What Causes TMJ (temporomandibular joint) & Common Symptoms

What Causes TMJ (temporomandibular joint) & Common Symptoms

 Whitney DiFoggio BS, RDH
Written by Whitney DiFoggio BS, RDH
Medical Reviewed on Feb 10, 2023
byDr. Matthew Hannan DDS
🔬 Evidence Based
What Causes TMJ (temporomandibular joint)  & Common Symptoms

TMJ disorders and jaw joint pain can flare up at almost any time. If you’re someone who has chronic TMJ pain or have limited range of motion (how wide you can open and close your mouth) from it, practically everything from your diet to your social life is affected.

What Is TMJ 

Ultimately, everybody has a TMJ, because that’s the name of the joint. Your temporomandibular joint – which we abbreviate as “TMJ” – is the hinge joint on either side of your mandible (lower jaw) where it connects to the rest of your mouth. Unlike other types of joints in your body, your jaw is double hinged so that it can move in all sorts of directions; not just up and down or side to side. You literally use your TMJ to go in every direction possible when you’re chewing your food.

Now, not everybody has TMJ disorder. The technical abbreviation for this condition is “TMJD” (temporomandibular joint disorder) or “TMD” (temporomandibular disorder). They’re both one and the same. With TMJD/TMD, it means your TMJ isn’t functioning properly. Usually the biggest sign that there’s something wrong is TMJ pain or symptoms like joint stiffness and headaches.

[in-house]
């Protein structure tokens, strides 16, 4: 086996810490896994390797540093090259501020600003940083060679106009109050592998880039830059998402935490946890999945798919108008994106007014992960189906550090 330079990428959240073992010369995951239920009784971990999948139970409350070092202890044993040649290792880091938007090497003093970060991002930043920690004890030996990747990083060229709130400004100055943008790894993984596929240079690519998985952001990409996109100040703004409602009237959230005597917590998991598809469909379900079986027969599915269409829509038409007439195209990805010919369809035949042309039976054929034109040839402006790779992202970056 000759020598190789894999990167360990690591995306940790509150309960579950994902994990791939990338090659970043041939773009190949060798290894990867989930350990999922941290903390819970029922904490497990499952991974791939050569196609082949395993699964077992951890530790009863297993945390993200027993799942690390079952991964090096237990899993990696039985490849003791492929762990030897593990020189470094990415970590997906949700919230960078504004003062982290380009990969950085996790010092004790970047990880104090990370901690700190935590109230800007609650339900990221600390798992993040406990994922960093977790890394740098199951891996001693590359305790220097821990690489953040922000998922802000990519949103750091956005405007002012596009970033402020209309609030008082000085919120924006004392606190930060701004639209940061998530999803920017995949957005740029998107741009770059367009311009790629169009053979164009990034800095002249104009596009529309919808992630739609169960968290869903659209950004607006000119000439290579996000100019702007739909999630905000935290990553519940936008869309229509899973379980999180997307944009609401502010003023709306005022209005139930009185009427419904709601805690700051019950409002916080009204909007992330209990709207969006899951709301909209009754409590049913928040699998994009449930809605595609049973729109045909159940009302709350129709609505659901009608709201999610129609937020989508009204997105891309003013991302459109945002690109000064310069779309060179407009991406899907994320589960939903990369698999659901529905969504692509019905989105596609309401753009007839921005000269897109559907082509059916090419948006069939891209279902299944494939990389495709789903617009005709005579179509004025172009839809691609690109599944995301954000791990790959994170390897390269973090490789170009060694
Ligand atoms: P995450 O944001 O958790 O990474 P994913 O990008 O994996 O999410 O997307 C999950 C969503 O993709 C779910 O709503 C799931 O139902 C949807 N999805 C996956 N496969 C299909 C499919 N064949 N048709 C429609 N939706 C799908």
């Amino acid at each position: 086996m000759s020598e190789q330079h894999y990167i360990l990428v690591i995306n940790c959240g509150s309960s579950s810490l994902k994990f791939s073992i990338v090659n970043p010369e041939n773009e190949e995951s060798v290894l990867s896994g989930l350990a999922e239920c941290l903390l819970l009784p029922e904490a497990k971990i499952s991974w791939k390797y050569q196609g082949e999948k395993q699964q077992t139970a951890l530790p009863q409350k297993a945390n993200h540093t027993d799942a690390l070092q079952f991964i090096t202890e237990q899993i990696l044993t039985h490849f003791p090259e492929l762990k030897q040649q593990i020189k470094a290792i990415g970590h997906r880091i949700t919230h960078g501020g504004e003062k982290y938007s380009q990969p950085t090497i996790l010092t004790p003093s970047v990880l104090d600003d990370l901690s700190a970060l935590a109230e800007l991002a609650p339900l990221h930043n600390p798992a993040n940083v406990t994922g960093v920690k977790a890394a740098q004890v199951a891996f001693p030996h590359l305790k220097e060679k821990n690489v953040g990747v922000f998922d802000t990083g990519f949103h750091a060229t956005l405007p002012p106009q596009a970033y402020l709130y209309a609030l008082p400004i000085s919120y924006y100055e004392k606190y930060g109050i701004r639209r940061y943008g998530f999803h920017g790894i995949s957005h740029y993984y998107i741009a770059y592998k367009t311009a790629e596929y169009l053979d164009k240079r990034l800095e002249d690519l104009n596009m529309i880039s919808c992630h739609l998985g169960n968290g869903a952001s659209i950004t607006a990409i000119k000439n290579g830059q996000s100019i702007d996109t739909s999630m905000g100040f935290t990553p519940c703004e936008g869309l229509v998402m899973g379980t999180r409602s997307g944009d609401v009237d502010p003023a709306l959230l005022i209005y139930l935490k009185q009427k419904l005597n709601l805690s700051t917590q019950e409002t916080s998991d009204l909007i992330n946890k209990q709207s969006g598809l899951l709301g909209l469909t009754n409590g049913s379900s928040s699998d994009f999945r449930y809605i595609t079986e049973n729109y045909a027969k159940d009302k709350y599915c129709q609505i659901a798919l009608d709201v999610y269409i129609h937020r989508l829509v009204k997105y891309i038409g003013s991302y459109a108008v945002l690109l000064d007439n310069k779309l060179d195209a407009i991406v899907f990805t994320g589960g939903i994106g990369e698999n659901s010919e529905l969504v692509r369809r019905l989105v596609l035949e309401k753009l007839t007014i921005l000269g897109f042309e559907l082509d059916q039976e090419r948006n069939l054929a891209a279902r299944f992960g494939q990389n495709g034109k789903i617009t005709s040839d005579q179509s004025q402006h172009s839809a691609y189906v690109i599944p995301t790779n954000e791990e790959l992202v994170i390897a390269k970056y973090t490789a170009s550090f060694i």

What Causes TMD (Temporomandibular Disorder)

TMD can be caused by a number of different factors. Here are some of the most common:

1) Bite Misalignment 

Who knew that crooked teeth could lead to TMJ pain? When your bite doesn’t line up properly, it means that your TMJ has to work in an atypical manner to chew food properly. All of those irregular movements can gradually lead to joint problems.

2) Bruxism  

Chronic teeth clenching and grinding can lead to excess pressure and use of your TMJ on either side of your mouth. Ultimately all of that tension can strain the ligaments and muscles that allow your TMJ to move.

3) Arthritis 

Deterioration of your body’s bone cartilage doesn’t just affect joints like the ones in your hands and knees, it can also cause TMJ pain.

4) Physical Trauma Or Injury 

Something like an automobile accident or athletic injury can be hazardous enough that it permanently damages the internal ligaments and discs of your TMJ.

TMJ Symptoms

How can you tell if you have TMJ disorder? Some of the first TMJ symptoms to look for will usually involve signs of:

Headaches And Ear Pain 

Since your TMJ is located immediately next to your ears, and the muscles that attach to it spread elsewhere in your face, head, and neck, it’s common to feel TMJ pain in other areas of your body than the joint itself.

Popping And Clicking 

Are there audible noises coming from your TMJ when you open and close? “Crepitation” is something that your dentist will look for, which is a grinding noise coming from your TMJ. Occasional popping may not mean anything, but if you notice a pop or click every time your mouth moves, be sure to let your dentist know.

Joint Stiffness